The two technicians appear to be finishing off the set, laying down railings on each side of the beds. Gradually the attention of the audience shifts, although people are still, quite comfortably, talking: it seems that this is the beginning of the show. The technicians then methodically sift what appears to be salt onto the three flatbeds. The lighting shifts, throwing sharp shadows, and quite suddenly we are looking at what appear to be aerial maps of an industrialised landscape, bisected with roads and covered with snow. Then, one by one, they turn the taps on the tanks, and black water slowly floods the landscapes. By now the audience's attention is riveted to the stage.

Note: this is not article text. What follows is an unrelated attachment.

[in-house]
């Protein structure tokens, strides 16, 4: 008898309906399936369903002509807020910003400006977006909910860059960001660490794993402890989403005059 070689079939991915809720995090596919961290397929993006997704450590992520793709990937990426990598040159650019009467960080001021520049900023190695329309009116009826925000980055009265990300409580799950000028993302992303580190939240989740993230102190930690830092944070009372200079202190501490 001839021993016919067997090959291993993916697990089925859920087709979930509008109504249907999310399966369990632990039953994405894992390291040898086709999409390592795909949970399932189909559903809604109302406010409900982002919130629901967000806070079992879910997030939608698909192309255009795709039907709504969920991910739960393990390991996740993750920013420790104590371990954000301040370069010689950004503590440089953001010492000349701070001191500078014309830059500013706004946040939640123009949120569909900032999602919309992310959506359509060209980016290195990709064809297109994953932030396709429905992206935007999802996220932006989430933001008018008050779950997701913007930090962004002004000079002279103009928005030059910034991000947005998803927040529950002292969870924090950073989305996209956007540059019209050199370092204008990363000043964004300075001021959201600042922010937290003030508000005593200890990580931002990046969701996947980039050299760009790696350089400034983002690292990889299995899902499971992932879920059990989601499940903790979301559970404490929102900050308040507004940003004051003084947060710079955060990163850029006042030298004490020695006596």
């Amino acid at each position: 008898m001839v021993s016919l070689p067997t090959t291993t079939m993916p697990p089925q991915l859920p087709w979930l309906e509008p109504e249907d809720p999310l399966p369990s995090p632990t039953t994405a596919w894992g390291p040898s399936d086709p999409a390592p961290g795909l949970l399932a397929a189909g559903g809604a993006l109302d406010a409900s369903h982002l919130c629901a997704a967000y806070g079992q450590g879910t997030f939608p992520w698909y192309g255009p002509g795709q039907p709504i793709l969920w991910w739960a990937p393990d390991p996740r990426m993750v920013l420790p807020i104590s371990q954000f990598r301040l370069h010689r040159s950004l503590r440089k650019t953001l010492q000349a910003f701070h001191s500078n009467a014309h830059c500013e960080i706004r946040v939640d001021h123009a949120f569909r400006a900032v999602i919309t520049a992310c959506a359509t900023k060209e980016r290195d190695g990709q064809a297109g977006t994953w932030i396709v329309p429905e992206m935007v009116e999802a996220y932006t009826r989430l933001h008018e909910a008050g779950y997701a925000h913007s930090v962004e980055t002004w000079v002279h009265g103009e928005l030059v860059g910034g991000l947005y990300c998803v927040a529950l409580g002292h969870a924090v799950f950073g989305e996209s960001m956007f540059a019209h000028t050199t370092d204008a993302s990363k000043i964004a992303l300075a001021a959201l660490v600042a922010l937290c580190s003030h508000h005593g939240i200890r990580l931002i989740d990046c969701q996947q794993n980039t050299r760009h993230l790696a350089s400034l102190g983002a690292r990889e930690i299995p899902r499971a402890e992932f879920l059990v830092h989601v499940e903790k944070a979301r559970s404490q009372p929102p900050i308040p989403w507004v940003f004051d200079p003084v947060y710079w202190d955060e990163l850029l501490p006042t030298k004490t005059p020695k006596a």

Screens begin to descend gradually from the flies, punctuated by a blindingly bright light from the back of the stage that turns on and off, like a miniature sun. The ripples of shadow and light from the water dazzle on the screens, which fall and rise in a slow, beautiful ballet of light and shadow, and it begins to feel like we are watching the rhythms of days and nights, a simulacra of the whole planet. Then, at last a voice speaks - Bill Paterson reading a passage from Stifter's novel, My Great Grandfather's Portfolio, a vivid (and disturbing) description of a snowscape which focuses, in particular, on its sounds.
At the back of the stage is a construction of mysterious objects that gradually reveals itself to be five pianos and several naked trees. The pianos are operated by some complex electronics as well as robotic arms. They are beautiful, ingenious, strange; I found myself watching them with the kind of fearful awe that can only be generated by human creations that seem to have their own lives, going beyond us.